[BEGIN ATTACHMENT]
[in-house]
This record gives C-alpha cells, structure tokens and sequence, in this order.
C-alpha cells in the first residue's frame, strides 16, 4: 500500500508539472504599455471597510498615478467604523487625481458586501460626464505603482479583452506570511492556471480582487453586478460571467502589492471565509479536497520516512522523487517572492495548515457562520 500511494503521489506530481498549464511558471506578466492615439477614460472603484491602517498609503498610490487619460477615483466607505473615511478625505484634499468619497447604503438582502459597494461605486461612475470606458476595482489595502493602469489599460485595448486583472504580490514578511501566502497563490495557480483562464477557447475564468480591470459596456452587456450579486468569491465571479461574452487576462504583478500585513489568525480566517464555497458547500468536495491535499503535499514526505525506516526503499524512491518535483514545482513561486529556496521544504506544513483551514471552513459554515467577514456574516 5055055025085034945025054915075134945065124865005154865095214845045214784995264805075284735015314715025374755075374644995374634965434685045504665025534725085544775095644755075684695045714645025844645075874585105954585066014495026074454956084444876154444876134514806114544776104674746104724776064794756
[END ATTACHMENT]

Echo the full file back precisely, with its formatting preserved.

[in-house]
This record gives C-alpha cells, structure tokens and sequence, in this order.
C-alpha cells in the first residue's frame, strides 16, 4: 500500500508539472504599455471597510498615478467604523487625481458586501460626464505603482479583452506570511492556471480582487453586478460571467502589492471565509479536497520516512522523487517572492495548515457562520 500511494503521489506530481498549464511558471506578466492615439477614460472603484491602517498609503498610490487619460477615483466607505473615511478625505484634499468619497447604503438582502459597494461605486461612475470606458476595482489595502493602469489599460485595448486583472504580490514578511501566502497563490495557480483562464477557447475564468480591470459596456452587456450579486468569491465571479461574452487576462504583478500585513489568525480566517464555497458547500468536495491535499503535499514526505525506516526503499524512491518535483514545482513561486529556496521544504506544513483551514471552513459554515467577514456574516 5055055025085034945025054915075134945065124865005154865095214845045214784995264805075284735015314715025374755075374644995374634965434685045504665025534725085544775095644755075684695045714645025844645075874585105954585066014495026074454956084444876154444876134514806114544776104674746104724776064794756